The radio was first invented in 1895, but has been used an educational tool for the last 80 years. In celebration of World radio Day 2018 we will be exploring how the radio has influenced education across the globe.
The radio has mainly been used as an educational tool in distance learning both on a formal and in formal level. In Australia School of the Air also known as radio schools in the mid 2000s used the radio as the primary medium through which lessons were transmitted from teacher to student. The teacher would broadcast the lesson over the radio during a designated session and then the students would spend the rest of the day doing assignments through the assistance of a parent, older sibling or personal tutor. This type of educational method was known to be used in the outback of Australia where it is difficult to get to a school. However, in recent years the use of the radio has been superseded by the Internet. Nonetheless the role the radio has played in making schools of the air a success cannot be forgotten.
The radio has in the past also played an integral role in informal education and continues to do so. This has been found mainly in the agricultural sector in the rural areas of developing countries. An Example of this was in the Oshakati area of northern Namibia, local radio is part of non- formal education project entitled “cattle is our livelihood” to improve cattle keeping practice among local farmers. One of the most widespread uses of the radio as an educational tool is what is known as Farm Radio which was led by UNESCO. This consisted of forums, printed materials, two way communication and various production techniques. This was first introduced in India in 1956 and then Ghana in 1964, since then the program was rolled out several developing countries. These radio programs were mainly focused on agricultural issues, rural development, literacy, innovations and rural education.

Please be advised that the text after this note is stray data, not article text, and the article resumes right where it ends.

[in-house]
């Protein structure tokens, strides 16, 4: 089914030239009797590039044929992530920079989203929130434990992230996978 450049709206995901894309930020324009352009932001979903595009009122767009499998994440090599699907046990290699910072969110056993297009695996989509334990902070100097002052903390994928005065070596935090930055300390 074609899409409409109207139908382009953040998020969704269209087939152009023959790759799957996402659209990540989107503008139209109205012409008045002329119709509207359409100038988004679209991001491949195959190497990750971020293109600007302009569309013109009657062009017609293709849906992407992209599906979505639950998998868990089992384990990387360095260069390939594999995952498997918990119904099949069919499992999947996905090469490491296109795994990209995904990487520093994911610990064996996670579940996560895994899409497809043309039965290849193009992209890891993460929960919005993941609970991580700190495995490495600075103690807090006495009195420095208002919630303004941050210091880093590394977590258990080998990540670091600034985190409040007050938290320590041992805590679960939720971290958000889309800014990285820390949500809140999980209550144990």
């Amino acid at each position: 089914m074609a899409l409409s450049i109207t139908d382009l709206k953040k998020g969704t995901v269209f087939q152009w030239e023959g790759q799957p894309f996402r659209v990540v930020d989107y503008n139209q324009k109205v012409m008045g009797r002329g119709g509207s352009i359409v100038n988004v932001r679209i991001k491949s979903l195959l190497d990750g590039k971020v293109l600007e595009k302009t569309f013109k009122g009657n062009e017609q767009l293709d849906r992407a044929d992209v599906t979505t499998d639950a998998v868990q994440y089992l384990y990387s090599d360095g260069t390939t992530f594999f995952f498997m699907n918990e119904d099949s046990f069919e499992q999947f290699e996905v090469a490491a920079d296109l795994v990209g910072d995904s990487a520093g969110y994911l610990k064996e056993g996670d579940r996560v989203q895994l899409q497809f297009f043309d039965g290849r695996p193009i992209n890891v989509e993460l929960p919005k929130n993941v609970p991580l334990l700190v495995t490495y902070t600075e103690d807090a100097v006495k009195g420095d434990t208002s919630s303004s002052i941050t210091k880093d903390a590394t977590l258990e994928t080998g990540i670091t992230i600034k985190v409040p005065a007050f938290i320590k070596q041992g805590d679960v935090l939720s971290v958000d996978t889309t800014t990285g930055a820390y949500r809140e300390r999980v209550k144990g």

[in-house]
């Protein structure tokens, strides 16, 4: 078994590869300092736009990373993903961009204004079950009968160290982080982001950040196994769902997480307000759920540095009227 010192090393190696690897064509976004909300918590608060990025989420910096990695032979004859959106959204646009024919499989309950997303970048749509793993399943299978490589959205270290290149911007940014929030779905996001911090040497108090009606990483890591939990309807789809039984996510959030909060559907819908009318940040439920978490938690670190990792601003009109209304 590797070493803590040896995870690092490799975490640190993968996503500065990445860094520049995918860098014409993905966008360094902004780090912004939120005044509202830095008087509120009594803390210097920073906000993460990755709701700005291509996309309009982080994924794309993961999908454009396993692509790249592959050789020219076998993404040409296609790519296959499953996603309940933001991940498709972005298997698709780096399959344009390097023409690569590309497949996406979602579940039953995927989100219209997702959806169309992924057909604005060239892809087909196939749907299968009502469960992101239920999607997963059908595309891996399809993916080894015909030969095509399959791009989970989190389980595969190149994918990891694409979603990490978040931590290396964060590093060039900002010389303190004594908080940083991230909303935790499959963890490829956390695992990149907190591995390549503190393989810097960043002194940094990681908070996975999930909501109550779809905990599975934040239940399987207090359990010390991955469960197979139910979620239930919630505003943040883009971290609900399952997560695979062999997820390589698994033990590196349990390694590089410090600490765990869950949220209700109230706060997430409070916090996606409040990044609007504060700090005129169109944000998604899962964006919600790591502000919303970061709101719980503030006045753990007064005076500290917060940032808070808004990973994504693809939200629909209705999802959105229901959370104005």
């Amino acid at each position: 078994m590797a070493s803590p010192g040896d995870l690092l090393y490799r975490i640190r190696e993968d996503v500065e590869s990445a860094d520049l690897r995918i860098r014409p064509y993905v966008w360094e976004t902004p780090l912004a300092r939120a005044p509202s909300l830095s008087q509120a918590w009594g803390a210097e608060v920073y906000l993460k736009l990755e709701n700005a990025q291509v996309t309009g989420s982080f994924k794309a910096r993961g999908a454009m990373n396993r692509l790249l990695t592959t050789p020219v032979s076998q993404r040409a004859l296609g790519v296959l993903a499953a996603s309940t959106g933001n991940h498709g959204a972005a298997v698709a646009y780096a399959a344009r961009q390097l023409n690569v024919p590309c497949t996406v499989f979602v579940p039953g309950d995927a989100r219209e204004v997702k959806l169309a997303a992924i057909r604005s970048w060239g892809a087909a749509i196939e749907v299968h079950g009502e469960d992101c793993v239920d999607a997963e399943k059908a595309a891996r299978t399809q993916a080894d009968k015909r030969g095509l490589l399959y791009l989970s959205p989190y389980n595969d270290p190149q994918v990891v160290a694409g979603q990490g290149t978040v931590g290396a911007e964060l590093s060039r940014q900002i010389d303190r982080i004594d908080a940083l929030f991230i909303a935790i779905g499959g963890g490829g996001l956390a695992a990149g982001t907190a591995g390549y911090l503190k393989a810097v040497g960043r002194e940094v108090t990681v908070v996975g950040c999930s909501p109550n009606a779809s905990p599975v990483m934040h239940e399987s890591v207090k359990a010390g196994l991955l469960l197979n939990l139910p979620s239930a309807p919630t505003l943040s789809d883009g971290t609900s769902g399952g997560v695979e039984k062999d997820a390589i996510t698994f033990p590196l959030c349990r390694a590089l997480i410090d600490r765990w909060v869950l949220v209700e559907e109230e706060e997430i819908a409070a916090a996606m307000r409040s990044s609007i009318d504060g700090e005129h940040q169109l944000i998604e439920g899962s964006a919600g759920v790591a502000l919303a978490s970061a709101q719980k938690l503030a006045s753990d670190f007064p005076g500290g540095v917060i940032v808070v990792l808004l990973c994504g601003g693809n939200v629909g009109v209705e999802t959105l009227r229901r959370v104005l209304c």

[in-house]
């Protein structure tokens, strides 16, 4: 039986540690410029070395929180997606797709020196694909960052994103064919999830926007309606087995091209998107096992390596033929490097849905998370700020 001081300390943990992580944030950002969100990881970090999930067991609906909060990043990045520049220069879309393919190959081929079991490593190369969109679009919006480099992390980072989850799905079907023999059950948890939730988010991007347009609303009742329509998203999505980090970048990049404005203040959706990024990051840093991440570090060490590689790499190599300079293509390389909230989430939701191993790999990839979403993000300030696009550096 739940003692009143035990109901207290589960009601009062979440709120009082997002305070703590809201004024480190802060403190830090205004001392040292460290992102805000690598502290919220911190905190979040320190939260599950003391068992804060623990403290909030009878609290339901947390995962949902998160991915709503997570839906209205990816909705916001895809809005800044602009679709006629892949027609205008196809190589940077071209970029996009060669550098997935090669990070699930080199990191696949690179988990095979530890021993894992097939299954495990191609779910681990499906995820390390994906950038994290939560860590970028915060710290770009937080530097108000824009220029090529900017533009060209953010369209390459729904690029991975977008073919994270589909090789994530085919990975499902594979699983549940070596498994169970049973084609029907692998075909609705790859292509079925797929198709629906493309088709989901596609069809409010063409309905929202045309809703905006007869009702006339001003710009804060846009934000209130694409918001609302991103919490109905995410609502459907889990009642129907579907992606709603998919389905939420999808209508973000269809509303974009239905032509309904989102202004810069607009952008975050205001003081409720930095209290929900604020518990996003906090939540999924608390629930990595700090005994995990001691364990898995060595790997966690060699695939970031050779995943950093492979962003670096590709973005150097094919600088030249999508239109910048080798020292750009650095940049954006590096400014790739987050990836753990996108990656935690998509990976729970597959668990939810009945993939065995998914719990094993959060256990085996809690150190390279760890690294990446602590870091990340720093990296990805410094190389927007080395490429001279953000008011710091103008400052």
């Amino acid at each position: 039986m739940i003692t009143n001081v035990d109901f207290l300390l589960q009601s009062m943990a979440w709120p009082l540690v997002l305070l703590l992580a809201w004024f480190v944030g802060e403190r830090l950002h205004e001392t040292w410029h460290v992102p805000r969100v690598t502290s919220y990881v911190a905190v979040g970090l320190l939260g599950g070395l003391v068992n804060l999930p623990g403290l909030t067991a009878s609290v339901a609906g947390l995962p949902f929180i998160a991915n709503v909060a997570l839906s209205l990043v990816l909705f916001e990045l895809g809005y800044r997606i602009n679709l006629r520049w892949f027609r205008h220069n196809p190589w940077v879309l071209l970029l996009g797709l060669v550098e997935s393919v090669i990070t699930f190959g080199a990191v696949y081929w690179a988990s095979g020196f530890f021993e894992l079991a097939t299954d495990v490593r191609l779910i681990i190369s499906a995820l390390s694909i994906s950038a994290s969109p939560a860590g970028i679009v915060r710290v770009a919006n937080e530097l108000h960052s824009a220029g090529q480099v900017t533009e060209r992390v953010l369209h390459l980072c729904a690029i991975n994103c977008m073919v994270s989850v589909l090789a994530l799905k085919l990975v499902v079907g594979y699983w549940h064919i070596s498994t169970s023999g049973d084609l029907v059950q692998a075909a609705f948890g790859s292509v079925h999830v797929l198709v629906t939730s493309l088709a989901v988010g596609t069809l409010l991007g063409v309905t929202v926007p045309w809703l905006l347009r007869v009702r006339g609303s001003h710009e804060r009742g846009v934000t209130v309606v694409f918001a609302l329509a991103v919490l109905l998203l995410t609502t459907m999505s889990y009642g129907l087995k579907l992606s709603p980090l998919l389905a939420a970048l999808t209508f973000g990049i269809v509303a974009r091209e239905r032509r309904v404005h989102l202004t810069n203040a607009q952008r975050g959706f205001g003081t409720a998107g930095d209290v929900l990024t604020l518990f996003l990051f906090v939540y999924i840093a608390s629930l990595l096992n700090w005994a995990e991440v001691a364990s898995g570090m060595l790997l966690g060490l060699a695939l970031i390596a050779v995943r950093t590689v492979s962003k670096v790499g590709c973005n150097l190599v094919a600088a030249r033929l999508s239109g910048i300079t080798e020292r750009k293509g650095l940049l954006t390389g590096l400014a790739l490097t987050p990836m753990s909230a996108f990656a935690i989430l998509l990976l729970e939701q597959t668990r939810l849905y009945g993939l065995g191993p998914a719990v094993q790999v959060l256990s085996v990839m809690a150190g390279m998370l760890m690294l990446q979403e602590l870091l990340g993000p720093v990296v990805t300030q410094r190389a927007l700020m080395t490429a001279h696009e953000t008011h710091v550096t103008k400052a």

In present day the radio is still used by Distance learning institutions such as the Open University, UK, NAMACOL, Namibia and BOCODOL, Bostwana. Where the radio is used to transmit knowledge in terms of documentaries and various different programs.
Admittedly the radio’s role in education was more widespread and influential in the early to late 2000s era; but as the Internet has emerged and taken over the globe, it has taken the place of the radio in some educational arenas. However, it is fair to say that the radio has paved the pathway for the internet in education by providing a way of reaching those in rural and less developed areas that have a limited exposure to schools. Additionally, it provided a medium in which to facilitate and grow informal educational programs that directly impact on the livelihoods of rural farmers and continues to do so today where internet in not present or there is very limited access.